Beware Of Your Utility’s PQ Departments
Recently, power quality is causing more concerns. Residential and commercial users expect power availability 24 hours a day, seven days a week. Industrial users not only want the same as the other types of electric power users, they also demand power to nearly emulate a perfect sine wave for their modern production lines to operate more efficiently. No matter how large or small, most electric utilities have instituted power quality departments to help their customers and offer value-added services with the approach of electric utility deregulation.
Power quality departments usually offer free services to their customers. The services can range from aiding in-plant staff to performing power quality audits. The size of the utility’s power quality staff usually governs the type and amount of service. If they don’t have a full-time power quality staff, several firms can help resolve some power quality issues.
Businesses may elect to take advantage of these free services. However, keep in mind the utility employs the power quality department staff. Using a utility’s power quality department staff is like a double-edged sword. If the staff performs a power quality audit, determining internal equipment is causing the problem, they may ask you to fix it. Some may even disconnect service until the problem is fixed or bill you for the repairs necessary to eradicate the problem from the utility’s distribution lines.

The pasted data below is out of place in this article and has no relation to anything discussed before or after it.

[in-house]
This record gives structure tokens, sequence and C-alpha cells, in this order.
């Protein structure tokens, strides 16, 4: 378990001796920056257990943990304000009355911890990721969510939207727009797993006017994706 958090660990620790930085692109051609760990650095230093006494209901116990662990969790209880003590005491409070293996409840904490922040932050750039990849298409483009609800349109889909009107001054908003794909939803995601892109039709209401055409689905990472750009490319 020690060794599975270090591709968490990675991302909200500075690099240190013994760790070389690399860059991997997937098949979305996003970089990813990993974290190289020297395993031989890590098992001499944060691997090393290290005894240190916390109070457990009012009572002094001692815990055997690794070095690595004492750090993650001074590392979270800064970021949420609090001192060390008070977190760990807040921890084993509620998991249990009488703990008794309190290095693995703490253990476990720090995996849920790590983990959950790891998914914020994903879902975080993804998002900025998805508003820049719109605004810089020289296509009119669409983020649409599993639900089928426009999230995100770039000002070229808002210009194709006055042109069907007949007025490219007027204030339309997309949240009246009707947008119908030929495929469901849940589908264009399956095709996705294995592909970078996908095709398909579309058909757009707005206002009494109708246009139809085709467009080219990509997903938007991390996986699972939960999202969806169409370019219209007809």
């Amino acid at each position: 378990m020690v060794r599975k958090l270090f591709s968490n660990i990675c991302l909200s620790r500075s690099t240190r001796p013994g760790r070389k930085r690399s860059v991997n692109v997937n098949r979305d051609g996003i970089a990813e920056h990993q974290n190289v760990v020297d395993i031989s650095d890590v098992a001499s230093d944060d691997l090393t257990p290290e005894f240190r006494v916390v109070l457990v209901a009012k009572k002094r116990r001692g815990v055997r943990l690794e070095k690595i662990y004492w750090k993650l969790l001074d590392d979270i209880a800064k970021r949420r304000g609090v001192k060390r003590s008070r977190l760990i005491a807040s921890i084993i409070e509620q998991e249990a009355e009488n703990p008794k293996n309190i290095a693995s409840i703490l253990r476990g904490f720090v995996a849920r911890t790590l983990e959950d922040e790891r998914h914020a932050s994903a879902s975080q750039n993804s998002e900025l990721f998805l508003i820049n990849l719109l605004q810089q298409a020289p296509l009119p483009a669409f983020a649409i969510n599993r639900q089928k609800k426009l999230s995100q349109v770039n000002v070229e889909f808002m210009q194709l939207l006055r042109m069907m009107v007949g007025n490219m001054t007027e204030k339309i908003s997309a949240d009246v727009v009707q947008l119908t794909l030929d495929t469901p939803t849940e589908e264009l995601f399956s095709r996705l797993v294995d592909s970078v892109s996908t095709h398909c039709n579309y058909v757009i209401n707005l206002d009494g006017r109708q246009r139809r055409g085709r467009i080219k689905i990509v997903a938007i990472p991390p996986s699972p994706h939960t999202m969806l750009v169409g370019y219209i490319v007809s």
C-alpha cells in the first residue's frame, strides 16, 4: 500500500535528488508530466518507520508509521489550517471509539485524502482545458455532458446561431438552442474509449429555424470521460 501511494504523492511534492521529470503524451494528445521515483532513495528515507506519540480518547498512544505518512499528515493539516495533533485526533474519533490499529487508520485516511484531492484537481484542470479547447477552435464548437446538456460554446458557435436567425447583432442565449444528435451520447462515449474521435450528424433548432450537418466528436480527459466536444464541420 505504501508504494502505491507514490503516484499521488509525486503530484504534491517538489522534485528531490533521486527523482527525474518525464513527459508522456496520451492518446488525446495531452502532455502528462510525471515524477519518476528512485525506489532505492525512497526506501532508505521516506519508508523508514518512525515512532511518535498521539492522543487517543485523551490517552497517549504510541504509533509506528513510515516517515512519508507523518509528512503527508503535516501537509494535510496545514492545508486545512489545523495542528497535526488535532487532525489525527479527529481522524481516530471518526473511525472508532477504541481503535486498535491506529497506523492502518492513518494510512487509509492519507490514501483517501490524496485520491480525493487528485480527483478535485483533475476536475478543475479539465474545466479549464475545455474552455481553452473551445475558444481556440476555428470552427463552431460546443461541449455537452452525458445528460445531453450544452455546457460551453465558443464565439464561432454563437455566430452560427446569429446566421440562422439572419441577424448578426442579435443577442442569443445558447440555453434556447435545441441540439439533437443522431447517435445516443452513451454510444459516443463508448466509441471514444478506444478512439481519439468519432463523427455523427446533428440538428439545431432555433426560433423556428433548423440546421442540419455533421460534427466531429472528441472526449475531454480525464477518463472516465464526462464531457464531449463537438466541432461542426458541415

The utility company is responsible not only for you but all of its users. If one of its users is a major contributor to poor system power quality, the utility has every right to require that user to rid the source of the problem.
Obviously, utilities recognize the need for power quality departments, but some lack adequate training and necessary tools. Before allowing the utility or anyone else to perform a power quality audit on your electrical system, ask for the name and qualifications of the person responsible. Ask what type of equipment the investigator will use to diagnose the problem. Just because somebody has an electrical engineering degree and/or a power scope does not make that person qualified to solve power quality problems. A wrong diagnosis of a problem can cost a lot of money and downtime.
If you use a utility’s power quality department, then buyer beware. Question everything they tell you, challenging their notes and observations. And ask for written proof of the problem before enacting any of their recommendations. If you have any doubts, get a second opinion from a qualified source. Though this may cost money up front, it may pay off in the end.